Volume 97, Issue 4
  • ISSN: 0002-9637
  • E-ISSN: 1476-1645



The incidence of an indigenous malaria, defined as malaria acquired by a local mosquito transmission, declined from 2004 to 2015 in the Guangxi Zhuang Autonomous Region. However, imported malaria, defined as malaria acquired from other endemic regions outside of China, has been increasing in the region, as in the rest of the country, particularly the disease caused by . A retrospective study was conducted to explore malaria-endemic characteristics in Guangxi during the 2004–2015 timeframe; a total of 2,726 confirmed malaria cases were reported, and the majority (90.3%) were due to ( = 1,697 [62.2%]) and ( = 765 [28.1%]). Thirty-four indigenous cases (1.2%) were observed, with no cases of transmission recorded since 2012. Imported and infections increased since 2013. The interval between returning to China and the onset of illness was longer for and infections than for and infections. The difference interval among the species is likely because of the relapse of and caused by the activation of the latent hypnozoites. Therefore, health clinics should raise awareness and carry out epidemiological studies and follow-up surveys on migrant workers to avoid misdiagnosis and mistreatment. The evaluation of radical treatment should be carried out using a genotyping technology based on glucose-6-phosphate dehydrogenase deficiency levels, and some new drugs active against the hypnozoites should be developed to mitigate malaria in the region.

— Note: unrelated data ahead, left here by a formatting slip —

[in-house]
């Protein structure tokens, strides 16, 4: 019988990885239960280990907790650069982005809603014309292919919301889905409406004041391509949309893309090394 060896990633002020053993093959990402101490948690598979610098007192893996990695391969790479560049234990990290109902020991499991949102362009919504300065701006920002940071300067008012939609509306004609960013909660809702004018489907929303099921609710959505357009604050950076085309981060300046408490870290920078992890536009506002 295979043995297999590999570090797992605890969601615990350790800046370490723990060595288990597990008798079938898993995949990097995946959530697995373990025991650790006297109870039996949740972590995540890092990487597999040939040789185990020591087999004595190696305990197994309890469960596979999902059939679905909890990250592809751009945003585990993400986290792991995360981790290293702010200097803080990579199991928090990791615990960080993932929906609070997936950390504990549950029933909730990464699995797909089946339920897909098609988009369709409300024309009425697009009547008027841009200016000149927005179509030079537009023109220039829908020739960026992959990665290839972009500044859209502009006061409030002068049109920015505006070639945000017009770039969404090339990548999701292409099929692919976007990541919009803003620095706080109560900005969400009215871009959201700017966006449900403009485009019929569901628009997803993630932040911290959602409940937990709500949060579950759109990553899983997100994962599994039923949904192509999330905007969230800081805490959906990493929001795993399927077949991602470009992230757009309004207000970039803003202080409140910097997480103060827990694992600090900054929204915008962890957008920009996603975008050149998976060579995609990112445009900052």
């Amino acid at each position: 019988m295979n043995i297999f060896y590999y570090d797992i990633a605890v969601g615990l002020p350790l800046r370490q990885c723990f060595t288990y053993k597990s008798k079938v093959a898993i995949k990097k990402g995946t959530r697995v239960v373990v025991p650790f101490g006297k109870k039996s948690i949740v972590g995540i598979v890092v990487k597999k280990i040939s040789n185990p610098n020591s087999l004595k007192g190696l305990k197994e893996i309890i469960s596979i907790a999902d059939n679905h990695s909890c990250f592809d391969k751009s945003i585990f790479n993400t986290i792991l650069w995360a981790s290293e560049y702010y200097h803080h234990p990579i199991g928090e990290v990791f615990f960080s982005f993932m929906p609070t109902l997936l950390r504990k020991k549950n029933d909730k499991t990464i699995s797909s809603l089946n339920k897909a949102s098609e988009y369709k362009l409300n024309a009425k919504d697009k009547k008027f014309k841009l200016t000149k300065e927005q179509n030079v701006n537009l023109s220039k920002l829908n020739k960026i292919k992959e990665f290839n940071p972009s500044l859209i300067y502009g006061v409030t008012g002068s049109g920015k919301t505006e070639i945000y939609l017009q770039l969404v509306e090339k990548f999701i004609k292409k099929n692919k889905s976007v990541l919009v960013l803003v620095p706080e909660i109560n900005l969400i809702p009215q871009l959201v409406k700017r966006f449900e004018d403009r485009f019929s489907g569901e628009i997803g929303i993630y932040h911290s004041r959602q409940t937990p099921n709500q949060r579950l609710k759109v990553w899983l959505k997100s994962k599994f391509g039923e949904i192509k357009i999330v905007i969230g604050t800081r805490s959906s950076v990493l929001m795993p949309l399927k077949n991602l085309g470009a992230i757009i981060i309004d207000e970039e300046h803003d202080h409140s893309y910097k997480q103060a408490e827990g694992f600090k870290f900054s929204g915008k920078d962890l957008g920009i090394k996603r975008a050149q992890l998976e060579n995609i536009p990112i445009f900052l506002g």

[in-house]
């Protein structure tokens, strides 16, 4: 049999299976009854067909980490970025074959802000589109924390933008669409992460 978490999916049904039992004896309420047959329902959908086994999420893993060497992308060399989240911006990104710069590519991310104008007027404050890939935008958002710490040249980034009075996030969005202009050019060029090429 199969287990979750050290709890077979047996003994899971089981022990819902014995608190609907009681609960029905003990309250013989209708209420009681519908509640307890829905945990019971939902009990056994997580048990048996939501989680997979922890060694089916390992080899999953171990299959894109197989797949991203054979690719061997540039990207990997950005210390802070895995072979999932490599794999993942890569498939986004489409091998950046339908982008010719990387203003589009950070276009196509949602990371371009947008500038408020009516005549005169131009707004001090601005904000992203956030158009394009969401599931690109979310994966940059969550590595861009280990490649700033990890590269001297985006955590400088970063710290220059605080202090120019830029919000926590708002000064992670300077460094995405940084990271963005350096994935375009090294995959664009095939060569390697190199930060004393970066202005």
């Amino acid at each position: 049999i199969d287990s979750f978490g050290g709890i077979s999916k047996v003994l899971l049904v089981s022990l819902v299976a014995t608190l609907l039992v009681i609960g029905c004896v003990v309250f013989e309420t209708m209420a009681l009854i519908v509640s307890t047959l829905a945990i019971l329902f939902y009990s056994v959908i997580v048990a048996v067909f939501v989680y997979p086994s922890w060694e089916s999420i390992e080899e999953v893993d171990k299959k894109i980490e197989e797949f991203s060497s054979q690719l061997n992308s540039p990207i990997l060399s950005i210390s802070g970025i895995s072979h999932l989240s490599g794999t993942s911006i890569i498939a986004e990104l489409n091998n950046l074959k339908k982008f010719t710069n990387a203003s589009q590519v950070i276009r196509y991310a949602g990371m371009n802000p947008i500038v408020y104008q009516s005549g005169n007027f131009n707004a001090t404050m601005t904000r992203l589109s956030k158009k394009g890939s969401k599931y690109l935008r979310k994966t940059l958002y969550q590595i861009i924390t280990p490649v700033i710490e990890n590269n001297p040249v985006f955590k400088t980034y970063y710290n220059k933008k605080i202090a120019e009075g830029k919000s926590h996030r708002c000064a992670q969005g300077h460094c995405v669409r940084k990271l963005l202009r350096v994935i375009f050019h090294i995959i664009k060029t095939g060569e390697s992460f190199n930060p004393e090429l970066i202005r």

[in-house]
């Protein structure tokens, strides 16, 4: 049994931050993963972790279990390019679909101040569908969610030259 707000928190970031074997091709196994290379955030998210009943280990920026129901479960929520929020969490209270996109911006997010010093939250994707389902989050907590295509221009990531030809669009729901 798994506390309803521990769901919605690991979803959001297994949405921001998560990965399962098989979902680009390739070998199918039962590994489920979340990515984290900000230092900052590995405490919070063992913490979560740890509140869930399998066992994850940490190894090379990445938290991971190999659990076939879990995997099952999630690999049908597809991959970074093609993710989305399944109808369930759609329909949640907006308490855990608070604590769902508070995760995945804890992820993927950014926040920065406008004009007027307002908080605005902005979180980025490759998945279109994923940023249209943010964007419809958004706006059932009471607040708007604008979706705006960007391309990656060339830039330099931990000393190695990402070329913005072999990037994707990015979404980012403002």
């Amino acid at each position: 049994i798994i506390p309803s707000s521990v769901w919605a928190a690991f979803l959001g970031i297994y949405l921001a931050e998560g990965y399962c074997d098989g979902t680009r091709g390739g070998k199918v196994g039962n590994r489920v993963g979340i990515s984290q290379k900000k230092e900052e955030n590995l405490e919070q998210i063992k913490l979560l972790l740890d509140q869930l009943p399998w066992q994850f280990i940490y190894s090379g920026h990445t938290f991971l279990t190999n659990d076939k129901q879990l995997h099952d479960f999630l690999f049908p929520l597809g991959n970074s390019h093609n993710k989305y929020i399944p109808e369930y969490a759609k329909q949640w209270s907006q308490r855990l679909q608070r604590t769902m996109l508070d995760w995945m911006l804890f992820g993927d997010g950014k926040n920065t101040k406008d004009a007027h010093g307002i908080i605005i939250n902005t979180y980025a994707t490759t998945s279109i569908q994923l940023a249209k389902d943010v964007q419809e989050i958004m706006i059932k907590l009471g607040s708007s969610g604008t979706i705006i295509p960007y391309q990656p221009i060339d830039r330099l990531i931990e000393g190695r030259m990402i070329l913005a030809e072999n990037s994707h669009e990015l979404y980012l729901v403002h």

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Supplementary Data

Supplemental Table

  • Received : 05 Apr 2016
  • Accepted : 08 Jun 2017

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